Greenwald’s article, A Democratic Majority, Maybe, but Not a Permanent One, touches upon many of the themes studied this semester. He begins with the recent history of back-and-forth “re-aligning victories” between the Republican and Democratic parties. Like Abramson, Ceaser, and Brady, Greenwald argues that partisan triumphalism has been proven short-lived and wrong. With the 2012 election looming and a G.O.P Party in disarray, Greenwald refutes the possibility of the Republican Party’s extinction. Instead, he argues that “when a political party begins to fail competitively, as the G.O.P. is clearly doing now, it simply rebrands itself.”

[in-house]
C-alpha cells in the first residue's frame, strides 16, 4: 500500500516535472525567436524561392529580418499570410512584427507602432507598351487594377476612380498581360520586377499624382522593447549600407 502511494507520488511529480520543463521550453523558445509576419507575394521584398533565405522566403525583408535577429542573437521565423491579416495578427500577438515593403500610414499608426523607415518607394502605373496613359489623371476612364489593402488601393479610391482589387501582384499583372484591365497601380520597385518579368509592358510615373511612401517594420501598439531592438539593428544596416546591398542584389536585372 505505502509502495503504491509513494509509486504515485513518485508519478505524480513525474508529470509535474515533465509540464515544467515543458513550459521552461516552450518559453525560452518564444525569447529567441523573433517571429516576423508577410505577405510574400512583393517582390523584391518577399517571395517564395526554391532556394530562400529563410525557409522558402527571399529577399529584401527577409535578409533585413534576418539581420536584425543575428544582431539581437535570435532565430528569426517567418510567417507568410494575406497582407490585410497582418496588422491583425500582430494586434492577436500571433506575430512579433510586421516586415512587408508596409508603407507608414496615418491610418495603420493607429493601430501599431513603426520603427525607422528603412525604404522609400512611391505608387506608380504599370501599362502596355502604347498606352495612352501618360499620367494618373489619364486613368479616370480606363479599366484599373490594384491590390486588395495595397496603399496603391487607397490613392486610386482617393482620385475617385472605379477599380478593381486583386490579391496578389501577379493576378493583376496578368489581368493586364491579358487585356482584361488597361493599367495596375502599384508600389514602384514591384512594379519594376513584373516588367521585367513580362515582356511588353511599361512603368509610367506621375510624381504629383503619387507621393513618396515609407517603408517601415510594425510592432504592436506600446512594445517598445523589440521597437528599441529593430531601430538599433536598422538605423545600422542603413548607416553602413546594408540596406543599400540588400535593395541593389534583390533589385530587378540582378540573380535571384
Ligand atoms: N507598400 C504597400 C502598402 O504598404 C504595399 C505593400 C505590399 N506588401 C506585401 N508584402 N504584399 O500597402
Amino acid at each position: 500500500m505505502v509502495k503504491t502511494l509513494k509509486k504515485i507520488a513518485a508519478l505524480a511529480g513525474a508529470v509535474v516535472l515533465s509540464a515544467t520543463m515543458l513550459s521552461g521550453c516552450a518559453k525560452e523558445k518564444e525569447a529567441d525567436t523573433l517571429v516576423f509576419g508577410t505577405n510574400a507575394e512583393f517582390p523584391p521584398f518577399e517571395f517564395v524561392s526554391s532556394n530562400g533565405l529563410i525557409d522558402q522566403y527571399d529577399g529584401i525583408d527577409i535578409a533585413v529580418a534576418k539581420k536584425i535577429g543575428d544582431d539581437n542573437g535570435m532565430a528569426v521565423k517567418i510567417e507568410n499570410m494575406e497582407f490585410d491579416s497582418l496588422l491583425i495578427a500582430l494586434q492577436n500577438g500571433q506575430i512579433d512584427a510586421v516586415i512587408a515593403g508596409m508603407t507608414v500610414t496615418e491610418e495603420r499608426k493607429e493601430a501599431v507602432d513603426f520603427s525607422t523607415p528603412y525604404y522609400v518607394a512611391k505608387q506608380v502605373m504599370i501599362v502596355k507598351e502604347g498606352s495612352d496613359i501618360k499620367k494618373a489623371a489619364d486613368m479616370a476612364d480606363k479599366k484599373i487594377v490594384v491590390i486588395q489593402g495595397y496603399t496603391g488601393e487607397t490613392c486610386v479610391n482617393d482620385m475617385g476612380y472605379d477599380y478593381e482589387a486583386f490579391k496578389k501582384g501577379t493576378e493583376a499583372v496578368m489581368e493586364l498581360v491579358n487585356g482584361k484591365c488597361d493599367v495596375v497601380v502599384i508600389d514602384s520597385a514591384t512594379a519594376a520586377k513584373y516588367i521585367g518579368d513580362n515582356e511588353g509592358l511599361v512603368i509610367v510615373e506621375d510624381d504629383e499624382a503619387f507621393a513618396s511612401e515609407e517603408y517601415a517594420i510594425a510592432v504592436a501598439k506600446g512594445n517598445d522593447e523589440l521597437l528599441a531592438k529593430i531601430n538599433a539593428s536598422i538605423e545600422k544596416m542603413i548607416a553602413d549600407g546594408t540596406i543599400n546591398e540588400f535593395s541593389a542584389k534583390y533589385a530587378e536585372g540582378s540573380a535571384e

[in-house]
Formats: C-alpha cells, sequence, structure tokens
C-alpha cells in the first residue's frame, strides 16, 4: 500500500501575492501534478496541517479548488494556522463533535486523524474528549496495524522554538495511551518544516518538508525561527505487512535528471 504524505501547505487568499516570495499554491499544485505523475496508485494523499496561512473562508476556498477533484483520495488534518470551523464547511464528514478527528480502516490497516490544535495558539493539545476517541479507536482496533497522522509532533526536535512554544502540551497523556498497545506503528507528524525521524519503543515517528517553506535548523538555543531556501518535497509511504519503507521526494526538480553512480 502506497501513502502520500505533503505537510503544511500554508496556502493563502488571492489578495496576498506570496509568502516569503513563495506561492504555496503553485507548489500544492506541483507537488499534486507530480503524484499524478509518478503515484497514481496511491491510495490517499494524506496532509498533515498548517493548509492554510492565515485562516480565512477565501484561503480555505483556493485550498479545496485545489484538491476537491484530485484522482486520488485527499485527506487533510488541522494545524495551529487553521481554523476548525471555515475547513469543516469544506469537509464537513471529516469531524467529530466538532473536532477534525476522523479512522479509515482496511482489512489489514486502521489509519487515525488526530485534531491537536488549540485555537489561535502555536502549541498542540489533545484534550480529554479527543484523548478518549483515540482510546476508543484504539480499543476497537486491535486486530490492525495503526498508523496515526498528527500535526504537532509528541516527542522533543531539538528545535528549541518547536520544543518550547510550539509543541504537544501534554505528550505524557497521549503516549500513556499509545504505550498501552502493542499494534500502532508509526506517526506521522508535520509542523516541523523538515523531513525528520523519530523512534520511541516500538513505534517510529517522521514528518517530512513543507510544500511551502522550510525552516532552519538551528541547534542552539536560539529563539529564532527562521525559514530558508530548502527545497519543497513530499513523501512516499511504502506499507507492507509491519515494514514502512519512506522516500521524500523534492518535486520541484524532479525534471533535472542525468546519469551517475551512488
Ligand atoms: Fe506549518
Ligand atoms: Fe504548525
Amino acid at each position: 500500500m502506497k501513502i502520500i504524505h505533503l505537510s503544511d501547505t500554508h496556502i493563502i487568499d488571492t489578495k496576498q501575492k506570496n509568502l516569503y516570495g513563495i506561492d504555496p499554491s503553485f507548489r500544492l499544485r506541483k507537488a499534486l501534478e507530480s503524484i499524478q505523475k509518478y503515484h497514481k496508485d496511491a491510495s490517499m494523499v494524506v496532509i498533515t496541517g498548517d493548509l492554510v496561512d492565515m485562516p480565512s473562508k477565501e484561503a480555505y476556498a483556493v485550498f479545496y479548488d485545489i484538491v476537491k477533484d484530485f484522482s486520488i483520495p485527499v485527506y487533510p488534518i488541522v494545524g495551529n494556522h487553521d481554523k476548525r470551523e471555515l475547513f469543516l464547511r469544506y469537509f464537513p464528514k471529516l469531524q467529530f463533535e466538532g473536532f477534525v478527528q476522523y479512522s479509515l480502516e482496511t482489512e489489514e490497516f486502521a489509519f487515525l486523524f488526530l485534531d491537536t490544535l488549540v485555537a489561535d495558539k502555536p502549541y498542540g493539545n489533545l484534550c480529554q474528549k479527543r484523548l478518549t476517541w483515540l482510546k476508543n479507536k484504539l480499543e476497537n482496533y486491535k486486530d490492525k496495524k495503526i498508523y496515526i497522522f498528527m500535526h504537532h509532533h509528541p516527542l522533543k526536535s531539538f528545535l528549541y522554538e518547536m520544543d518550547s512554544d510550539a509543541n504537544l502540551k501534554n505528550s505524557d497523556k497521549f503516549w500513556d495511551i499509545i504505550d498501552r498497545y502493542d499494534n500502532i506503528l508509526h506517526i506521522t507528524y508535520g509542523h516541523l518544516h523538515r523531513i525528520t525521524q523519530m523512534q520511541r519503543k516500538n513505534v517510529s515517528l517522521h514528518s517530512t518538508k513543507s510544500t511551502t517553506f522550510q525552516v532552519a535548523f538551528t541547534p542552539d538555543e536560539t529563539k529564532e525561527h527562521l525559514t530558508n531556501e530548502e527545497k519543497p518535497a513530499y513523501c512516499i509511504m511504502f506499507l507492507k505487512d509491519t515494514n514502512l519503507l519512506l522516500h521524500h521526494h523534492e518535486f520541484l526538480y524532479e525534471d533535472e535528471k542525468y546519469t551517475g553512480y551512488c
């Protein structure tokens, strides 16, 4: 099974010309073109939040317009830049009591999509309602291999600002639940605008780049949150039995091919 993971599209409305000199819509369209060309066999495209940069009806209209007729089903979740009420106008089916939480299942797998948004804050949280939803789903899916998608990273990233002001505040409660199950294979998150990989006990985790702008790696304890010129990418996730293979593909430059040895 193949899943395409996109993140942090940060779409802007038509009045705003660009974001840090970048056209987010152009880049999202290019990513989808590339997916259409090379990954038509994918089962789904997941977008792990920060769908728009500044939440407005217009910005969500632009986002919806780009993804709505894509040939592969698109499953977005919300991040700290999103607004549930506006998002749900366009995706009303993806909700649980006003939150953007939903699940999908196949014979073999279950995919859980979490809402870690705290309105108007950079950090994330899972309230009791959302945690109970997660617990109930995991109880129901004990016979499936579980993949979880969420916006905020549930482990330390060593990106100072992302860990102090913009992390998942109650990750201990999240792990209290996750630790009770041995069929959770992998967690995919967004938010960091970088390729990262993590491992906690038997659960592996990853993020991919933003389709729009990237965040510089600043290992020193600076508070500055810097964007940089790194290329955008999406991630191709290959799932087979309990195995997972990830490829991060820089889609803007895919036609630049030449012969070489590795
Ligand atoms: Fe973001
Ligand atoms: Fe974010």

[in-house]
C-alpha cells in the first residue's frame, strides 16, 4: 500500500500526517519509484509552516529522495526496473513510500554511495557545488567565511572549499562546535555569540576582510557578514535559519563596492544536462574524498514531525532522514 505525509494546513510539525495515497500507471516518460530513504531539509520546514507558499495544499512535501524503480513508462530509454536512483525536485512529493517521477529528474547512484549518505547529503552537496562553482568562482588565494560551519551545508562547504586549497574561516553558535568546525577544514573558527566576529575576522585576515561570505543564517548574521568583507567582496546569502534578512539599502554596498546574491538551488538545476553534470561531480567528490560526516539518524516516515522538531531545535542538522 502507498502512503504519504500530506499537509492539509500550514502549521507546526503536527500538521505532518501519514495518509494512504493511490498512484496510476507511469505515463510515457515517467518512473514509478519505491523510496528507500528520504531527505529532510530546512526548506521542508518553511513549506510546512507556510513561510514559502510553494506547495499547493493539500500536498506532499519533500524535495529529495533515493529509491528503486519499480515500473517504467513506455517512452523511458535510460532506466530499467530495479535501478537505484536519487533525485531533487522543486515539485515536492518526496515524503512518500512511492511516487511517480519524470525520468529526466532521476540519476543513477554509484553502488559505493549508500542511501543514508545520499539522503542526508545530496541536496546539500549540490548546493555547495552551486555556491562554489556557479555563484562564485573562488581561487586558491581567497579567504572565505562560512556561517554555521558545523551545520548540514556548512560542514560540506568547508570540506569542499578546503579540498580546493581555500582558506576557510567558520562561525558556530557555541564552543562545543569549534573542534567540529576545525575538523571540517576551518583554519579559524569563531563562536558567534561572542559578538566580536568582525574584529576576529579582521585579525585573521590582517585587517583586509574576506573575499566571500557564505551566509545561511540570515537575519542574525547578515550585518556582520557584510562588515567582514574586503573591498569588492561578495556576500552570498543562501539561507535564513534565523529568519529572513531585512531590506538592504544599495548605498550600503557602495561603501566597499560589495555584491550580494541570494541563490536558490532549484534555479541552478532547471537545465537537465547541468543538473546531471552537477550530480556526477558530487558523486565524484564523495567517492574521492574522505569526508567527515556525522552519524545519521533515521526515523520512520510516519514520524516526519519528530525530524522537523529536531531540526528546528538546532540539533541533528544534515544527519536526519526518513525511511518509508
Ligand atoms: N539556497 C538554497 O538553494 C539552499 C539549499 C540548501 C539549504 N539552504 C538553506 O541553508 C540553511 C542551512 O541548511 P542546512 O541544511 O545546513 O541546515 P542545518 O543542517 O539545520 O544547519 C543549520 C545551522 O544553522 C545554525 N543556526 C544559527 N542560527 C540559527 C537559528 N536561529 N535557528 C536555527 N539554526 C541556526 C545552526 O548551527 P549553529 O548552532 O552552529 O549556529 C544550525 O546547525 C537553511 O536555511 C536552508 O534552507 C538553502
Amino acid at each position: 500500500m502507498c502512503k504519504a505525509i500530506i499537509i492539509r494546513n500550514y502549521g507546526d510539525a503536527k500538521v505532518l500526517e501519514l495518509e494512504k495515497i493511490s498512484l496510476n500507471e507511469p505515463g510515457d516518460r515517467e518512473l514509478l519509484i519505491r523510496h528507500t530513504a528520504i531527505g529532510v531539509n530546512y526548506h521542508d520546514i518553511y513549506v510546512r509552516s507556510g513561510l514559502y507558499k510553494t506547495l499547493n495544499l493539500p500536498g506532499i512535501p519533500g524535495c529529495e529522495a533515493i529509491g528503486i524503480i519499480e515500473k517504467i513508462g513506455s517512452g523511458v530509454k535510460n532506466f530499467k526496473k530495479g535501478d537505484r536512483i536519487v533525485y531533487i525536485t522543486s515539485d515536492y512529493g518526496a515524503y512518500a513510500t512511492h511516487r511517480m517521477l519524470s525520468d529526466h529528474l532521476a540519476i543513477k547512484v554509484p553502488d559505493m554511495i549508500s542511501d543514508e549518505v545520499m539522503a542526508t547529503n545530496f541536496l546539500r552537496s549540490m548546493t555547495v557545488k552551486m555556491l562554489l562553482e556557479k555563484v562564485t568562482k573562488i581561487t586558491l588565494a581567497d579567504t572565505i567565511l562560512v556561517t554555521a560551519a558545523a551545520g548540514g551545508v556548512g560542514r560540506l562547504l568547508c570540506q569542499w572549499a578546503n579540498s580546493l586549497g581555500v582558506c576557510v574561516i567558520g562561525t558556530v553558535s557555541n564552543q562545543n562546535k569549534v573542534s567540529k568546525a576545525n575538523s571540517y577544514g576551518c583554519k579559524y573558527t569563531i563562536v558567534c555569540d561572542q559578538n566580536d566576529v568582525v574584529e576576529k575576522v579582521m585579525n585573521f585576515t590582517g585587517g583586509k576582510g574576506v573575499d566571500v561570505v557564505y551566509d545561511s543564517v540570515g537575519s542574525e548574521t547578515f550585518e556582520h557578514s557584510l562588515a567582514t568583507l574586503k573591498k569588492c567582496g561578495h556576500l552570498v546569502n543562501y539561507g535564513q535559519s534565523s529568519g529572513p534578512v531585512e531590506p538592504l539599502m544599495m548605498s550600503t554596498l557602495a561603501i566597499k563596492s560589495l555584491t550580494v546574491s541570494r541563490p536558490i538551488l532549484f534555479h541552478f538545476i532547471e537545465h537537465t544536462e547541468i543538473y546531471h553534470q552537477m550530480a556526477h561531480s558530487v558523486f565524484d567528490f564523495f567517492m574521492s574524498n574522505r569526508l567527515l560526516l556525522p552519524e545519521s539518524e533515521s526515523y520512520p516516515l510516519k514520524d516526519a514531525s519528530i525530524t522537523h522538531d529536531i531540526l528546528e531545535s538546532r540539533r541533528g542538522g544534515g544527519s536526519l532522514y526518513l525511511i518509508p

Greenwald’s article continues on to discuss the two major political parties’ proven ability to adapt in the face of competitive adversity. Greenwald’s discussion mirrors the articles by Nordhaus and Hayward and the future of America’s dominant political ideologies. Just as the Republican and Democratic Party will never ensure permanent majority neither will conservatism or liberalism. However, the two argue that in order to remain effective governing entities the conservatives and liberals must adapt their policies to remain politically viable. Although Greenwald’s view on the American electorate is shallower, his fundamental argument about the future of America’s political parties is in line with Nordhaus and Hayward’s articles.